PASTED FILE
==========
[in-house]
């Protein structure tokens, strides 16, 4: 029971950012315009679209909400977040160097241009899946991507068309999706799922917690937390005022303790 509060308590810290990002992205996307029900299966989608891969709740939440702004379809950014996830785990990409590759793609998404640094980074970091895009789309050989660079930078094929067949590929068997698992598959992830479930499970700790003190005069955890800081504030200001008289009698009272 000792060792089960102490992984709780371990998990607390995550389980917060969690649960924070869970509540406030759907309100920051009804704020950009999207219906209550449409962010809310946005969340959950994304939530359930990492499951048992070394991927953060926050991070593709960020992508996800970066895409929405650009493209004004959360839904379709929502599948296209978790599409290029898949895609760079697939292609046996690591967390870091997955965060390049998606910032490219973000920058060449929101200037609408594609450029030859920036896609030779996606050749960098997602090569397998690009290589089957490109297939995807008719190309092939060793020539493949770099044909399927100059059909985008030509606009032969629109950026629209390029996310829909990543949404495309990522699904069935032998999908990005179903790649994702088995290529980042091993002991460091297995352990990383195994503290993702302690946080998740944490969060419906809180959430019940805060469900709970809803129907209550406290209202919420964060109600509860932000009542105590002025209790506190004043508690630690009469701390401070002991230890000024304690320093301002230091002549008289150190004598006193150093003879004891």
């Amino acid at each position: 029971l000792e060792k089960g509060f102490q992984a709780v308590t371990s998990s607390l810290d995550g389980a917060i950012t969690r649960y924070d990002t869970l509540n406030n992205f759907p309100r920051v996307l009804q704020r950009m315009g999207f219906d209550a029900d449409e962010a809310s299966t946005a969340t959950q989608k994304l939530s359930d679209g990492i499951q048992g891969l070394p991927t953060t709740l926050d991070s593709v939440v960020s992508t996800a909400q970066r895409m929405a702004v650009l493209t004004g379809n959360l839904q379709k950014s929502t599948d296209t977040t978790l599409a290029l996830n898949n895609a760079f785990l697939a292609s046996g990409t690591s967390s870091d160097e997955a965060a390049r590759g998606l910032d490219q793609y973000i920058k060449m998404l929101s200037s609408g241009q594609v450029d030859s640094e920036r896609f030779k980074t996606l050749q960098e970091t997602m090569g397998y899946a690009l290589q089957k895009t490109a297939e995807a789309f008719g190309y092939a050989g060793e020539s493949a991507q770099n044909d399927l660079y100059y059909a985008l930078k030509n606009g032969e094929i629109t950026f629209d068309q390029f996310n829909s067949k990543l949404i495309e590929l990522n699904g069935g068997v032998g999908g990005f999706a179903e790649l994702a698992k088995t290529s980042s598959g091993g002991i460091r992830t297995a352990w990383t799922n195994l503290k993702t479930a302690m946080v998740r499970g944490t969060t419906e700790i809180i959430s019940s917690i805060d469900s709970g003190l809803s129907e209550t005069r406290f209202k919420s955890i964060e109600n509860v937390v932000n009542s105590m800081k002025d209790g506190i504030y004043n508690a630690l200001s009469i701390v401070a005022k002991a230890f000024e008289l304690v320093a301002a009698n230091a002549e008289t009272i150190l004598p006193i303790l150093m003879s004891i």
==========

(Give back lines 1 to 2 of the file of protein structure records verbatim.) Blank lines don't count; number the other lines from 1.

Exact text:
[in-house]
């Protein structure tokens, strides 16, 4: 029971950012315009679209909400977040160097241009899946991507068309999706799922917690937390005022303790 509060308590810290990002992205996307029900299966989608891969709740939440702004379809950014996830785990990409590759793609998404640094980074970091895009789309050989660079930078094929067949590929068997698992598959992830479930499970700790003190005069955890800081504030200001008289009698009272 000792060792089960102490992984709780371990998990607390995550389980917060969690649960924070869970509540406030759907309100920051009804704020950009999207219906209550449409962010809310946005969340959950994304939530359930990492499951048992070394991927953060926050991070593709960020992508996800970066895409929405650009493209004004959360839904379709929502599948296209978790599409290029898949895609760079697939292609046996690591967390870091997955965060390049998606910032490219973000920058060449929101200037609408594609450029030859920036896609030779996606050749960098997602090569397998690009290589089957490109297939995807008719190309092939060793020539493949770099044909399927100059059909985008030509606009032969629109950026629209390029996310829909990543949404495309990522699904069935032998999908990005179903790649994702088995290529980042091993002991460091297995352990990383195994503290993702302690946080998740944490969060419906809180959430019940805060469900709970809803129907209550406290209202919420964060109600509860932000009542105590002025209790506190004043508690630690009469701390401070002991230890000024304690320093301002230091002549008289150190004598006193150093003879004891």